When is it too early and when is it too late to start swim lessons? When should a child begin swimming lessons?
Understanding the different stages of learn to swim can help us with this question.
Learning to swim as a baby
Starting as a baby won’t necessarily make your child a better swimmer in the long run, but provided the lessons are enjoyable and appropriate for their age, there are many benefits to be had with an early start. A child centred program can help to prevent water fears, provide more movement opportunities for the bub than on land, helps to develop social skills and bonding and helps the child’s overall development in many other ways.
The bonus is that with regular attendance your little one will develop basic skills at an earlier age than those who start when they are older. If a child started swimming lessons as a baby, usually at around two and a half toddlers can propel themselves short distances, turnaround, grab the side and pull up for a breath. At the same time, a later starter might be just beginning to put their face in the water.
Swimming lessons and water confidence
Until around three or four years of age, depending on the maturity, development and coordination of the child swimming lessons are all about water familiarisation and safety. Kicking back to the side, floating, propulsion, treading water and other survival skills can help at an age when children are most vulnerable around water. Regardless of these or other swimming skills, a child may have, it’s important to remember that we can never take our eyes off children in or around water.
Once children have basic survival skills and as they mature and become stronger and more coordinated their mastery of swimming strokes increases. This is the stage where teachers not only build upon the basic safety skills but introduce many elements of the formal strokes, such as freestyle, backstroke and breaststroke.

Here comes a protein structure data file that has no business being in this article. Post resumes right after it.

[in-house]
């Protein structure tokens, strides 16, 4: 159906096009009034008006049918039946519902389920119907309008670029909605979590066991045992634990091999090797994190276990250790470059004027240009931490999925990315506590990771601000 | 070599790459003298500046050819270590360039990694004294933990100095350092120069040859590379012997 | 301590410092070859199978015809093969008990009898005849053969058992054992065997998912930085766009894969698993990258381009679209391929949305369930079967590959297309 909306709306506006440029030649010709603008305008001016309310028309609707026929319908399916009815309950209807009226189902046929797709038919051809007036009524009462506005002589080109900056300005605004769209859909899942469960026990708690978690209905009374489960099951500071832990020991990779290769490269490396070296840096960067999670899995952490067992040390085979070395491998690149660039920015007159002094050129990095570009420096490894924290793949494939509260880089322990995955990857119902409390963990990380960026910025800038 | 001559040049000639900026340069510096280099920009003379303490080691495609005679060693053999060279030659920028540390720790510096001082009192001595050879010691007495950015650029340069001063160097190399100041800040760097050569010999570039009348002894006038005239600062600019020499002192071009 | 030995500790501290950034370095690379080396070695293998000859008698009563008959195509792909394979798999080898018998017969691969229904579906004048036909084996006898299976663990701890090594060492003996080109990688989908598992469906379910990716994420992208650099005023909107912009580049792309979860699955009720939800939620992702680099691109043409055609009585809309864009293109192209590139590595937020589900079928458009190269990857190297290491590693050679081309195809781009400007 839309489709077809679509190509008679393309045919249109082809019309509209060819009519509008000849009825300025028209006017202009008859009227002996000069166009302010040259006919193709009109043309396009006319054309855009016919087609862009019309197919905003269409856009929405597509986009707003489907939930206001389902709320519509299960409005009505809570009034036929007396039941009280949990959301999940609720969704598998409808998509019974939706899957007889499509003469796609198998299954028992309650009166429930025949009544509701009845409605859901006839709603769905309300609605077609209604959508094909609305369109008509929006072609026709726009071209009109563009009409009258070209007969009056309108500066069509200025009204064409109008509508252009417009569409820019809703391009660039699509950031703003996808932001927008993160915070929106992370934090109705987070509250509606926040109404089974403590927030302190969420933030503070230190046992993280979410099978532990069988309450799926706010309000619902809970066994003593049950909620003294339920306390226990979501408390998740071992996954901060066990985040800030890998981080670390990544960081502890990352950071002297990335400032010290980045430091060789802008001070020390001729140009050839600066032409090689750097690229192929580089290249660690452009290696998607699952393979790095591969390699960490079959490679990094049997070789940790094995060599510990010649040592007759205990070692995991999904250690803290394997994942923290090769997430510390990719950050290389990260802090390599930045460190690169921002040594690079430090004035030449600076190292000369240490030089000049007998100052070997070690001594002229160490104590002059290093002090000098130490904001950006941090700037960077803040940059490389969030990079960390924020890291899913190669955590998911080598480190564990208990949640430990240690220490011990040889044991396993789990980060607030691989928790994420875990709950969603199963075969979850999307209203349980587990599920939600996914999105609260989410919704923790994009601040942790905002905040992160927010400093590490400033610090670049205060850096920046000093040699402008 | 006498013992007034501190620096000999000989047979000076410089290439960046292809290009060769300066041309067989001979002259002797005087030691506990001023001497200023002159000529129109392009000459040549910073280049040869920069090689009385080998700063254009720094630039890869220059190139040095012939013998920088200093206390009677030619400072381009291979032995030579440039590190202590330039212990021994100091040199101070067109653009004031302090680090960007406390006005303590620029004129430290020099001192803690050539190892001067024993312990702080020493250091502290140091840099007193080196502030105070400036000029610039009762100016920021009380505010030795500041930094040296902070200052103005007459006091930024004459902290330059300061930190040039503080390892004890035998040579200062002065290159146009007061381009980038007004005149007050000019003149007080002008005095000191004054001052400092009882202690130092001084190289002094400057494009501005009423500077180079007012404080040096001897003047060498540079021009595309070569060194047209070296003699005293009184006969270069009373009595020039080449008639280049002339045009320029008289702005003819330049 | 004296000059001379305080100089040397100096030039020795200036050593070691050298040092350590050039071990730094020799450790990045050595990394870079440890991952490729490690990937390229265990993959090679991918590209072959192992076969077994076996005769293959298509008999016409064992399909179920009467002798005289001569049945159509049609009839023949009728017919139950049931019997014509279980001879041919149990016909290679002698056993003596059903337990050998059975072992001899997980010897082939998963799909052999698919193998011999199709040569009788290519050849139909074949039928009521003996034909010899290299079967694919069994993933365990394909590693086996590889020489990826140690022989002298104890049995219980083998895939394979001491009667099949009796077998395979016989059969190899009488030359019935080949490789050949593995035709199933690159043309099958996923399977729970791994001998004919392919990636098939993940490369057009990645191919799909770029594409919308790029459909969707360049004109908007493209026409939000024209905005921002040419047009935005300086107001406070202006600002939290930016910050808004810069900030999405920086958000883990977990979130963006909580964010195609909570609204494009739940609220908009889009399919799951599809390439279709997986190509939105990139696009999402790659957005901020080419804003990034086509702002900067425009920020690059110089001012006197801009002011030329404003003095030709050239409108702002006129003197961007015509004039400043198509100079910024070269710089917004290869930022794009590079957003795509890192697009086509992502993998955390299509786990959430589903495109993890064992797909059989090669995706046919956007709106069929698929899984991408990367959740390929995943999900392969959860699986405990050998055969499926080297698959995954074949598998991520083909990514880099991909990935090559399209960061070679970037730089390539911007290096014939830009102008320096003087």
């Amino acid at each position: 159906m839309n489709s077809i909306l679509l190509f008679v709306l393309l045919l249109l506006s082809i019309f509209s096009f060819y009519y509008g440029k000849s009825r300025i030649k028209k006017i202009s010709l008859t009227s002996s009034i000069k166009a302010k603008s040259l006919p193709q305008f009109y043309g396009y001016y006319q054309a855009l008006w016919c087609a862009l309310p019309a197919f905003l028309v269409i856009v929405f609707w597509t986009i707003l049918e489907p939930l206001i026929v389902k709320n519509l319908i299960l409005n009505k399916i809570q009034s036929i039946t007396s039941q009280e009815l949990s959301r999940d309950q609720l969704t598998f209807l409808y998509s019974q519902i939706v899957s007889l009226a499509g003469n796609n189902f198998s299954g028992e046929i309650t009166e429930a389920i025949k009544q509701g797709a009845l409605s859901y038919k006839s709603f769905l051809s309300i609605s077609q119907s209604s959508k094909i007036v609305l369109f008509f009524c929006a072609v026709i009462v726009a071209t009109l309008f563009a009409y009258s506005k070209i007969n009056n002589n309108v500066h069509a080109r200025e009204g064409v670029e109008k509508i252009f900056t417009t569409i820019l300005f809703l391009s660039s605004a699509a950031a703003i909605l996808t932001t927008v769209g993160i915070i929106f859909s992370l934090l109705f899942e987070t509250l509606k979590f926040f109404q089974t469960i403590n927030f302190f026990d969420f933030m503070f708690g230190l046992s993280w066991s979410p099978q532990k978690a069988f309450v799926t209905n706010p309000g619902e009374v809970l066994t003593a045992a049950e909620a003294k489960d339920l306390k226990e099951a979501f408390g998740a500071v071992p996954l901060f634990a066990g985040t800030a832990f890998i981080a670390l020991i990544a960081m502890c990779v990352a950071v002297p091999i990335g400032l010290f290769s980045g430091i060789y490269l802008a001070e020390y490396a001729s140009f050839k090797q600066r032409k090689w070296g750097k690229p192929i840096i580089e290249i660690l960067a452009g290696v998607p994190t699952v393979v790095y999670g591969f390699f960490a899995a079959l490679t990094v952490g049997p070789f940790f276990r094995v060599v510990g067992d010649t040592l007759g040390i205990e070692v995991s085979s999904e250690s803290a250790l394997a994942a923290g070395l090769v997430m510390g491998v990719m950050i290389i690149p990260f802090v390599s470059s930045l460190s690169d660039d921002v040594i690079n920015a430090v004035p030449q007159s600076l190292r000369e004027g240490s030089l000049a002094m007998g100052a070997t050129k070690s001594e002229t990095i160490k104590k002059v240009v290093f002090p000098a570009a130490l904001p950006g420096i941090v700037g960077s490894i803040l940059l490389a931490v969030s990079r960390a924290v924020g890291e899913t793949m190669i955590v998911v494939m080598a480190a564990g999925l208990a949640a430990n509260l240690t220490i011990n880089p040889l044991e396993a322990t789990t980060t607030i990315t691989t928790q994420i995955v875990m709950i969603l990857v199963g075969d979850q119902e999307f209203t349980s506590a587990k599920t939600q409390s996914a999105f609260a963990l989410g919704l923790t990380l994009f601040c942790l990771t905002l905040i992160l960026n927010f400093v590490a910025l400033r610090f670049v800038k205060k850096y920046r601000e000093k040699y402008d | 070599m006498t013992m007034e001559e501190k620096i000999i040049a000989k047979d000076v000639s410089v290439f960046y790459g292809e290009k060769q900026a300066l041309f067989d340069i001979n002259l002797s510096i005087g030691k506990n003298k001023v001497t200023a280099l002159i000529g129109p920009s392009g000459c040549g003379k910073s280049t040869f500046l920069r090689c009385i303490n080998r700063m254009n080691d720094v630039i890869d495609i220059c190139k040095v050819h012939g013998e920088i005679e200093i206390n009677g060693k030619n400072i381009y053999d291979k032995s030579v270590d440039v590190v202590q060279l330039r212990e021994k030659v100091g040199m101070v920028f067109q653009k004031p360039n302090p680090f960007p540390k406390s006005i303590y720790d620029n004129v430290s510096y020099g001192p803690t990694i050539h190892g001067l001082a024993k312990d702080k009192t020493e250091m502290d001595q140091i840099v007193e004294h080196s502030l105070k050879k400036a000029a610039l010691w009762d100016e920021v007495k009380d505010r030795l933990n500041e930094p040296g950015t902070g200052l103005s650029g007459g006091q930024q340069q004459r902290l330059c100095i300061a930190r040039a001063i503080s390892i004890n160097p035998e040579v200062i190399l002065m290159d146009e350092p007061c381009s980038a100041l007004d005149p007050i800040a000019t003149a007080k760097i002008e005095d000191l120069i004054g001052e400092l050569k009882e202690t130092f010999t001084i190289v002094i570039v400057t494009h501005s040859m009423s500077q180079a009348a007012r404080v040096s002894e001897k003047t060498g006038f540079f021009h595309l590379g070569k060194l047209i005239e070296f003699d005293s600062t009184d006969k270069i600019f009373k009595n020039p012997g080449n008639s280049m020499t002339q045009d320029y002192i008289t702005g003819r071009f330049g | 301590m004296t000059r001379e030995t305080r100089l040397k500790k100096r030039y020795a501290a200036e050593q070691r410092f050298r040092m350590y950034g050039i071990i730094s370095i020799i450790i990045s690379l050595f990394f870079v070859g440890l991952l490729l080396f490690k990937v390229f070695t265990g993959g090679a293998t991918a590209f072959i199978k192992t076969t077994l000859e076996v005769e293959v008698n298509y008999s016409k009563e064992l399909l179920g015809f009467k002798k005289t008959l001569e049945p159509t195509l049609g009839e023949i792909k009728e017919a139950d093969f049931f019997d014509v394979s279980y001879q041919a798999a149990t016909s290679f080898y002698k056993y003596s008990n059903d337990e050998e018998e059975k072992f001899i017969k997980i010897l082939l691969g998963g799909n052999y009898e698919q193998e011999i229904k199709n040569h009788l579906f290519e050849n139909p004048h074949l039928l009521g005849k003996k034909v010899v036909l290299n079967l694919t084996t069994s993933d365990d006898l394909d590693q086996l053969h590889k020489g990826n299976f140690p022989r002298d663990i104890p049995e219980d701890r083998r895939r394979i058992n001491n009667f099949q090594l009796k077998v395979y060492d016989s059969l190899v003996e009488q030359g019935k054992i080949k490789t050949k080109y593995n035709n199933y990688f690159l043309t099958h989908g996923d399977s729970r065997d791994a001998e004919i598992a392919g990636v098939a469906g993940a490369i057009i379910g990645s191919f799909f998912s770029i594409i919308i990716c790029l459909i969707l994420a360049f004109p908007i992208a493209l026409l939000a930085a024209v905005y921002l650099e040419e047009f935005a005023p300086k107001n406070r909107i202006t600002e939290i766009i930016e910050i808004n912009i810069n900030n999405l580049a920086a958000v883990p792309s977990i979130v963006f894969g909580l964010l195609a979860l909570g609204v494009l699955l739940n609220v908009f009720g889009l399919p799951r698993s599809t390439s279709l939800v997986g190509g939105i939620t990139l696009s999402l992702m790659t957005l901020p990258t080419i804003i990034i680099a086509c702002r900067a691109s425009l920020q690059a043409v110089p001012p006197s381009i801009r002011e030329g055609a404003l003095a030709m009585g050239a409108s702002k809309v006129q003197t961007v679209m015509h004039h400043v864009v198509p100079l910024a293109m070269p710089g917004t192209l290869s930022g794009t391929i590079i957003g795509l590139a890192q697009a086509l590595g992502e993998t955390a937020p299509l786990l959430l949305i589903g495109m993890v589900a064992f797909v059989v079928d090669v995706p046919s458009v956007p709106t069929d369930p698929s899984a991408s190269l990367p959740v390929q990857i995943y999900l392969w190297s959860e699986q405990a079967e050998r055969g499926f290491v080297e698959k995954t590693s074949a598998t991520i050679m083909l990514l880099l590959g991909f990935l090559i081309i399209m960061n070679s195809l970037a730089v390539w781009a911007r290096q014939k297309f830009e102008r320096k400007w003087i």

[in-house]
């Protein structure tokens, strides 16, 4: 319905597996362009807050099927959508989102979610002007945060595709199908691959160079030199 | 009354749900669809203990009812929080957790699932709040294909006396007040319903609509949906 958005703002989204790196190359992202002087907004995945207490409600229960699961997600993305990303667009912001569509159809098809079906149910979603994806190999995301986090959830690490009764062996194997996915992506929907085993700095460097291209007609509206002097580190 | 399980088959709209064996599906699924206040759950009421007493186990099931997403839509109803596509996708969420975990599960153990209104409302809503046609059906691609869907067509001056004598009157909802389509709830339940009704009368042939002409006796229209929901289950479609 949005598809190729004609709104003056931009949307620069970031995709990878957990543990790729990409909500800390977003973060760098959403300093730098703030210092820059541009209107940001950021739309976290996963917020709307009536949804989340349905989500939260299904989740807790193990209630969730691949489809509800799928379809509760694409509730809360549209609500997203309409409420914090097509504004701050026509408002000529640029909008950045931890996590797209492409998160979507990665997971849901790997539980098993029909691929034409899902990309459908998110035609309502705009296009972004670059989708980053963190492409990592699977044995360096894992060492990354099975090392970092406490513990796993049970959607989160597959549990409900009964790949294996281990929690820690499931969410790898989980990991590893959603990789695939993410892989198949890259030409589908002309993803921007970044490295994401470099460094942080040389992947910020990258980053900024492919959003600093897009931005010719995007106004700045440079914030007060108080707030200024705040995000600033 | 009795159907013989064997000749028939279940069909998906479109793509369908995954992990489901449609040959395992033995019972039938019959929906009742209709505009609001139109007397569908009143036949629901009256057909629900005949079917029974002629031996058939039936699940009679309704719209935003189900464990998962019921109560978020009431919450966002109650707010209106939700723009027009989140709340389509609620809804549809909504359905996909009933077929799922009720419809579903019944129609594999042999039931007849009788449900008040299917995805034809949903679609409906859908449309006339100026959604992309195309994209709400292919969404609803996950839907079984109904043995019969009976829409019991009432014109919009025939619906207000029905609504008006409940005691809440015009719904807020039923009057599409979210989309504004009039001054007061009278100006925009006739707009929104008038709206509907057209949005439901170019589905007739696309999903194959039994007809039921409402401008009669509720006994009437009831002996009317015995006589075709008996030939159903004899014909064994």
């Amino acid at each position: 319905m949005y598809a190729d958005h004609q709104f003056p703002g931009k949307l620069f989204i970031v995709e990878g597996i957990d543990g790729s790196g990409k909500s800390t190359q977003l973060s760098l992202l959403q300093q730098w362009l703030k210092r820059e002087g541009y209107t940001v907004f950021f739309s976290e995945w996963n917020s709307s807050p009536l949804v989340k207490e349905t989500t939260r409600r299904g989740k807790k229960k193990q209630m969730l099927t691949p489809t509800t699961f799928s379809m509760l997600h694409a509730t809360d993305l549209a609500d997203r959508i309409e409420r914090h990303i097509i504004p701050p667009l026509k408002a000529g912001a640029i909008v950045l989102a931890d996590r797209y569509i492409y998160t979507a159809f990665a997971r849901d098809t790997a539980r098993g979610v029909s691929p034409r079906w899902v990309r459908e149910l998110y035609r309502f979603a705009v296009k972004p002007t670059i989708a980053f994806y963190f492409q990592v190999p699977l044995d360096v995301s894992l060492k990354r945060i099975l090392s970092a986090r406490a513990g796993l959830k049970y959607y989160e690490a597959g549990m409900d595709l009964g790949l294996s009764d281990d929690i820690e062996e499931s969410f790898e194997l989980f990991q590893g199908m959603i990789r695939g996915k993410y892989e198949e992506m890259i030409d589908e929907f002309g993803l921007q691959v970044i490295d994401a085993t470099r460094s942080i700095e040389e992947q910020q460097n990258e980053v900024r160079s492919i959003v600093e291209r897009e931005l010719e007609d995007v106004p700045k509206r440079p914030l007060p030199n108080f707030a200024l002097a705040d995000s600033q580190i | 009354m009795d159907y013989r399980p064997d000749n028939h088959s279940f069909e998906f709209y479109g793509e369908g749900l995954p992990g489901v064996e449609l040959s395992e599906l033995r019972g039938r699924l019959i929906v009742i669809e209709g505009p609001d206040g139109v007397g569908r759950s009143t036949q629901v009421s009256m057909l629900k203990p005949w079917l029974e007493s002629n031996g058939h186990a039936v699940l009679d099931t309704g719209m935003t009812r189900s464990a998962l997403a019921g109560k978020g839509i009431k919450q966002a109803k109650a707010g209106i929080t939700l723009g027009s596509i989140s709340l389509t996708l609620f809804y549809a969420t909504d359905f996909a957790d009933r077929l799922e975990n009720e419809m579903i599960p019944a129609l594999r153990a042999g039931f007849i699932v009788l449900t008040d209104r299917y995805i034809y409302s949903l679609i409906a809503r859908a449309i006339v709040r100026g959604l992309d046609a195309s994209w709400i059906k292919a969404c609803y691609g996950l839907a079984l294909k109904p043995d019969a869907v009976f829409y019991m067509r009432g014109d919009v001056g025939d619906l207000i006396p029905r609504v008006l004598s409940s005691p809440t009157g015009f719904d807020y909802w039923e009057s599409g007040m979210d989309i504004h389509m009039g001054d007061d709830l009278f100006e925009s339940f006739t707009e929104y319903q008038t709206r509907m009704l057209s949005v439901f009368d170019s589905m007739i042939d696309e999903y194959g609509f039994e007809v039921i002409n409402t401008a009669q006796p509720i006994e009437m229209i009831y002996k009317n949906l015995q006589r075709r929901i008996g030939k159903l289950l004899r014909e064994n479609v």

Setbacks with swimming education
Learning to swim is not easy for many children and watching their awkward struggles to master these strokes leaves many parents wondering if they’ve given birth to a baby giraffe or an octopus or that their child is not genetically predisposed to swim!
With plenty of practice, you will have a swimmer, and they will eventually pass through this “wobbly” stage. It is at this stage when they will begin to refine their strokes in what is often call stroke development classes or mini squads. Improving the strokes is more important than is often credited. Stroke correction is not about getting the kids to the Olympics, but rather helps the swimmer to become more efficient in the water so that they are more capable of managing challenging situations.
A more challenging situation might be colder water than usual, deeper water, rough water or unfamiliar water. It often doesn’t take a lot for a swimmer to panic and the more skill they have up their sleeve, the more resources they will have at their disposal. The more efficient they are in the water means less energy expended and so generally means a longer survival time in the water.
Swimming lesson progression
Learning to swim is a long process and the more stops and starts or time out of the water the slower the process. The more time in the water usually means faster progress within the developmental ability of the child. Private swim lessons with smaller groups will generally provide more teacher attention than the larger school swimming groups. Equally continuing the swimming lessons over the winter period will ensure the continued improvement without breaks that may require some relearning of skills and confidence.
There’s no disputing that people who learn to swim as adults or non-swimming adults regret the lost opportunity to learn as a child. As a parent, know that the time and money you’re spending running back and forth to swimming lessons will be worth the effort.
This expert article was written for Brisbane Kids by Barbara Nolan from Dipadees Swim School. For more information on learn to swim programs and swimming lessons check out www.dipadees.com